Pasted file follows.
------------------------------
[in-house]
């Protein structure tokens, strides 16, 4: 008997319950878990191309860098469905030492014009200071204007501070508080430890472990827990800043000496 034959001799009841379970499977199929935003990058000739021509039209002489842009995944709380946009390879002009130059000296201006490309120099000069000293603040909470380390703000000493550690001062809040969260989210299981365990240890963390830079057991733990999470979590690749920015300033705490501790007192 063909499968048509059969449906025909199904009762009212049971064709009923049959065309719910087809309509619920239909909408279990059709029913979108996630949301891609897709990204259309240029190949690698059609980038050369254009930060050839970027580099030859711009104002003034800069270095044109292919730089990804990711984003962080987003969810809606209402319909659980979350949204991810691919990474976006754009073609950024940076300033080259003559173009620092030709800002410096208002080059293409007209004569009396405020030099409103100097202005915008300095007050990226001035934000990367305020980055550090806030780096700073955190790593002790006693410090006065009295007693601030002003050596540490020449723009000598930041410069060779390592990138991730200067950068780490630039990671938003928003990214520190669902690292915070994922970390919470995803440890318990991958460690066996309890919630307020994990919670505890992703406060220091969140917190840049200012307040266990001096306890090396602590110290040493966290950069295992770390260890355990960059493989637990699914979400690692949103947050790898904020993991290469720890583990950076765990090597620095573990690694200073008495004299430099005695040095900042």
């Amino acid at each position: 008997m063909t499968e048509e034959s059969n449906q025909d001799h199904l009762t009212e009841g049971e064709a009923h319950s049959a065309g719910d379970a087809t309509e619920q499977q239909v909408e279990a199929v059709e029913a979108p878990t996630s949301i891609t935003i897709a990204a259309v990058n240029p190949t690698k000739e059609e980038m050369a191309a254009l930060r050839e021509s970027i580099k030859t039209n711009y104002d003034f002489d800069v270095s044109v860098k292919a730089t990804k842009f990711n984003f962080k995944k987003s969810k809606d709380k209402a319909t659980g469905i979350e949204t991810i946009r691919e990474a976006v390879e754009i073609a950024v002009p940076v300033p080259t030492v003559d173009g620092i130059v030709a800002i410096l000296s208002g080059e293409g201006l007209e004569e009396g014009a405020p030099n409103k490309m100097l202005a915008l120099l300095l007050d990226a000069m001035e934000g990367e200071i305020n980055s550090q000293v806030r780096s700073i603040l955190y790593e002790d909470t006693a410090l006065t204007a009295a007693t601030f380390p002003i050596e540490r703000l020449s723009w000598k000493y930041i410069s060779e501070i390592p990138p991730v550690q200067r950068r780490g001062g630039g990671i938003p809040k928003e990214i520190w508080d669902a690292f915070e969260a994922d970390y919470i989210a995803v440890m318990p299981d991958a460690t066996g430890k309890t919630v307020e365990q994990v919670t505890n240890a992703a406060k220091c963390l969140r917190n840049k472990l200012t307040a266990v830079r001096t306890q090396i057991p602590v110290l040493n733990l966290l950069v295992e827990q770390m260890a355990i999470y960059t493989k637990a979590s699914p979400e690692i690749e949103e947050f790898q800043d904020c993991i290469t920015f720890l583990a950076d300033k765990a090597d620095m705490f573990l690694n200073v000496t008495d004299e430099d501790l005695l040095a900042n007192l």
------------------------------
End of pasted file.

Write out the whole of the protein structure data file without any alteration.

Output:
[in-house]
């Protein structure tokens, strides 16, 4: 008997319950878990191309860098469905030492014009200071204007501070508080430890472990827990800043000496 034959001799009841379970499977199929935003990058000739021509039209002489842009995944709380946009390879002009130059000296201006490309120099000069000293603040909470380390703000000493550690001062809040969260989210299981365990240890963390830079057991733990999470979590690749920015300033705490501790007192 063909499968048509059969449906025909199904009762009212049971064709009923049959065309719910087809309509619920239909909408279990059709029913979108996630949301891609897709990204259309240029190949690698059609980038050369254009930060050839970027580099030859711009104002003034800069270095044109292919730089990804990711984003962080987003969810809606209402319909659980979350949204991810691919990474976006754009073609950024940076300033080259003559173009620092030709800002410096208002080059293409007209004569009396405020030099409103100097202005915008300095007050990226001035934000990367305020980055550090806030780096700073955190790593002790006693410090006065009295007693601030002003050596540490020449723009000598930041410069060779390592990138991730200067950068780490630039990671938003928003990214520190669902690292915070994922970390919470995803440890318990991958460690066996309890919630307020994990919670505890992703406060220091969140917190840049200012307040266990001096306890090396602590110290040493966290950069295992770390260890355990960059493989637990699914979400690692949103947050790898904020993991290469720890583990950076765990090597620095573990690694200073008495004299430099005695040095900042």
């Amino acid at each position: 008997m063909t499968e048509e034959s059969n449906q025909d001799h199904l009762t009212e009841g049971e064709a009923h319950s049959a065309g719910d379970a087809t309509e619920q499977q239909v909408e279990a199929v059709e029913a979108p878990t996630s949301i891609t935003i897709a990204a259309v990058n240029p190949t690698k000739e059609e980038m050369a191309a254009l930060r050839e021509s970027i580099k030859t039209n711009y104002d003034f002489d800069v270095s044109v860098k292919a730089t990804k842009f990711n984003f962080k995944k987003s969810k809606d709380k209402a319909t659980g469905i979350e949204t991810i946009r691919e990474a976006v390879e754009i073609a950024v002009p940076v300033p080259t030492v003559d173009g620092i130059v030709a800002i410096l000296s208002g080059e293409g201006l007209e004569e009396g014009a405020p030099n409103k490309m100097l202005a915008l120099l300095l007050d990226a000069m001035e934000g990367e200071i305020n980055s550090q000293v806030r780096s700073i603040l955190y790593e002790d909470t006693a410090l006065t204007a009295a007693t601030f380390p002003i050596e540490r703000l020449s723009w000598k000493y930041i410069s060779e501070i390592p990138p991730v550690q200067r950068r780490g001062g630039g990671i938003p809040k928003e990214i520190w508080d669902a690292f915070e969260a994922d970390y919470i989210a995803v440890m318990p299981d991958a460690t066996g430890k309890t919630v307020e365990q994990v919670t505890n240890a992703a406060k220091c963390l969140r917190n840049k472990l200012t307040a266990v830079r001096t306890q090396i057991p602590v110290l040493n733990l966290l950069v295992e827990q770390m260890a355990i999470y960059t493989k637990a979590s699914p979400e690692i690749e949103e947050f790898q800043d904020c993991i290469t920015f720890l583990a950076d300033k765990a090597d620095m705490f573990l690694n200073v000496t008495d004299e430099d501790l005695l040095a900042n007192l």